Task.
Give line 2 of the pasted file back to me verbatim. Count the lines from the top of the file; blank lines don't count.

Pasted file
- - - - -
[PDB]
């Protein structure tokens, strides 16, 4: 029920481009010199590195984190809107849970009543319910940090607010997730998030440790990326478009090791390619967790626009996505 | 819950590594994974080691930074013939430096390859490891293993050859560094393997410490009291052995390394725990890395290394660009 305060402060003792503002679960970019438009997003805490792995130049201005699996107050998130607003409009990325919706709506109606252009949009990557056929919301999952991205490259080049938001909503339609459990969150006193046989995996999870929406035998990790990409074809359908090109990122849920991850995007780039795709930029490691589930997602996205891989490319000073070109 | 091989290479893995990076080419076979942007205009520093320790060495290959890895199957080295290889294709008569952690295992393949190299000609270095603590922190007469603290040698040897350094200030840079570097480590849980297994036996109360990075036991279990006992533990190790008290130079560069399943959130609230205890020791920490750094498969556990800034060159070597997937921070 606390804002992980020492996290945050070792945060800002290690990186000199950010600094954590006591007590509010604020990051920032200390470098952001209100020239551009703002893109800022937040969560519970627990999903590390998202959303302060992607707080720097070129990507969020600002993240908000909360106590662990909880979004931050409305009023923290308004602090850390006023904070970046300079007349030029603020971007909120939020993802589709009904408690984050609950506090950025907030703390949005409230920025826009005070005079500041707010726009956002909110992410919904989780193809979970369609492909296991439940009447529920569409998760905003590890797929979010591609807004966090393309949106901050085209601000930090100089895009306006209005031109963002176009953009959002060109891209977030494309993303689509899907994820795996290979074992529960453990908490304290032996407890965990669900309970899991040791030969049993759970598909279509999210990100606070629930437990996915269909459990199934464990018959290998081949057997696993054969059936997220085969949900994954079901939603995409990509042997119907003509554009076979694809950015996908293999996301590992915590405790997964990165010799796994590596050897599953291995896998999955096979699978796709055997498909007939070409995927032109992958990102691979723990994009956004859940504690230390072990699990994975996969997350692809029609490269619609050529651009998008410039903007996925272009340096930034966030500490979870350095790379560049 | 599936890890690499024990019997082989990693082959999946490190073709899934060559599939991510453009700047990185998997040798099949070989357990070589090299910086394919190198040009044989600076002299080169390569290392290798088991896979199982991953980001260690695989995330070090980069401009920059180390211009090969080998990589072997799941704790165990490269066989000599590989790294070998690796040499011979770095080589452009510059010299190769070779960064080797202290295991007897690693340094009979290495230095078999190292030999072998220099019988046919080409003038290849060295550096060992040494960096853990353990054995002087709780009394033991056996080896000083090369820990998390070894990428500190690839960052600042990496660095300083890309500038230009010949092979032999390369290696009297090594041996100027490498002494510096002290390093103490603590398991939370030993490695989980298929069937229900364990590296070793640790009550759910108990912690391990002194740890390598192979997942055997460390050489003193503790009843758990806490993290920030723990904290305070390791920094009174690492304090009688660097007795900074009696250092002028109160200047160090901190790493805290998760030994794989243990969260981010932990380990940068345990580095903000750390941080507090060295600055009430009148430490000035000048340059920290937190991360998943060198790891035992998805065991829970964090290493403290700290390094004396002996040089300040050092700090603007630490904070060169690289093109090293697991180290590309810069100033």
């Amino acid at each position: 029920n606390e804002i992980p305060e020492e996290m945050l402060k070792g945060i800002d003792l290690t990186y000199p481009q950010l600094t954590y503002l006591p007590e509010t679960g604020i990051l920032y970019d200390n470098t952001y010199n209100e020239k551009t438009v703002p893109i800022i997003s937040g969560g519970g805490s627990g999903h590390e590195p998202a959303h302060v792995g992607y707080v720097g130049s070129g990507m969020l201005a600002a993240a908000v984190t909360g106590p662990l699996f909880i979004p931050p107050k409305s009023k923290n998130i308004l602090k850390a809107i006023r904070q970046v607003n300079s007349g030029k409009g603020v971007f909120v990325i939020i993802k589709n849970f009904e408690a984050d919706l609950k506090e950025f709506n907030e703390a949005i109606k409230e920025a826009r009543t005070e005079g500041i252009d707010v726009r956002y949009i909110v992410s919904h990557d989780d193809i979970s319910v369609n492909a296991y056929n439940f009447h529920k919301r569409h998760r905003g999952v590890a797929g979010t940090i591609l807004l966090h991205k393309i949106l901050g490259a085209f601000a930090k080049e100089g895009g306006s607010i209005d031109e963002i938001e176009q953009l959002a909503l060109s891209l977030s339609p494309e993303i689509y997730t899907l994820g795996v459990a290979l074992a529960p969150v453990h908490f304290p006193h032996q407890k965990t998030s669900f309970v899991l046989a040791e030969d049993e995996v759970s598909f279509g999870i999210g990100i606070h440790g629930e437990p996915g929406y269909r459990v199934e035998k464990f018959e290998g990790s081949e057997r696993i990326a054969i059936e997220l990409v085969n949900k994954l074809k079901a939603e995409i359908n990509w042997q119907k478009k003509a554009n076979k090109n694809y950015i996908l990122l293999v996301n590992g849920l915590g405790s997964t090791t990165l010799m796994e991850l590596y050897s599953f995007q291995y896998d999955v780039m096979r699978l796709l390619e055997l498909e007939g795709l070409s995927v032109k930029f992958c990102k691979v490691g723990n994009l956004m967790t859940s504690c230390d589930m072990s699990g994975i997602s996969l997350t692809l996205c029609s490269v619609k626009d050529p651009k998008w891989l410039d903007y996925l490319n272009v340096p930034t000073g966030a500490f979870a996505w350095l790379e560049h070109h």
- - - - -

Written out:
């Protein structure tokens, strides 16, 4: 029920481009010199590195984190809107849970009543319910940090607010997730998030440790990326478009090791390619967790626009996505 | 819950590594994974080691930074013939430096390859490891293993050859560094393997410490009291052995390394725990890395290394660009 305060402060003792503002679960970019438009997003805490792995130049201005699996107050998130607003409009990325919706709506109606252009949009990557056929919301999952991205490259080049938001909503339609459990969150006193046989995996999870929406035998990790990409074809359908090109990122849920991850995007780039795709930029490691589930997602996205891989490319000073070109 | 091989290479893995990076080419076979942007205009520093320790060495290959890895199957080295290889294709008569952690295992393949190299000609270095603590922190007469603290040698040897350094200030840079570097480590849980297994036996109360990075036991279990006992533990190790008290130079560069399943959130609230205890020791920490750094498969556990800034060159070597997937921070 606390804002992980020492996290945050070792945060800002290690990186000199950010600094954590006591007590509010604020990051920032200390470098952001209100020239551009703002893109800022937040969560519970627990999903590390998202959303302060992607707080720097070129990507969020600002993240908000909360106590662990909880979004931050409305009023923290308004602090850390006023904070970046300079007349030029603020971007909120939020993802589709009904408690984050609950506090950025907030703390949005409230920025826009005070005079500041707010726009956002909110992410919904989780193809979970369609492909296991439940009447529920569409998760905003590890797929979010591609807004966090393309949106901050085209601000930090100089895009306006209005031109963002176009953009959002060109891209977030494309993303689509899907994820795996290979074992529960453990908490304290032996407890965990669900309970899991040791030969049993759970598909279509999210990100606070629930437990996915269909459990199934464990018959290998081949057997696993054969059936997220085969949900994954079901939603995409990509042997119907003509554009076979694809950015996908293999996301590992915590405790997964990165010799796994590596050897599953291995896998999955096979699978796709055997498909007939070409995927032109992958990102691979723990994009956004859940504690230390072990699990994975996969997350692809029609490269619609050529651009998008410039903007996925272009340096930034966030500490979870350095790379560049 | 599936890890690499024990019997082989990693082959999946490190073709899934060559599939991510453009700047990185998997040798099949070989357990070589090299910086394919190198040009044989600076002299080169390569290392290798088991896979199982991953980001260690695989995330070090980069401009920059180390211009090969080998990589072997799941704790165990490269066989000599590989790294070998690796040499011979770095080589452009510059010299190769070779960064080797202290295991007897690693340094009979290495230095078999190292030999072998220099019988046919080409003038290849060295550096060992040494960096853990353990054995002087709780009394033991056996080896000083090369820990998390070894990428500190690839960052600042990496660095300083890309500038230009010949092979032999390369290696009297090594041996100027490498002494510096002290390093103490603590398991939370030993490695989980298929069937229900364990590296070793640790009550759910108990912690391990002194740890390598192979997942055997460390050489003193503790009843758990806490993290920030723990904290305070390791920094009174690492304090009688660097007795900074009696250092002028109160200047160090901190790493805290998760030994794989243990969260981010932990380990940068345990580095903000750390941080507090060295600055009430009148430490000035000048340059920290937190991360998943060198790891035992998805065991829970964090290493403290700290390094004396002996040089300040050092700090603007630490904070060169690289093109090293697991180290590309810069100033």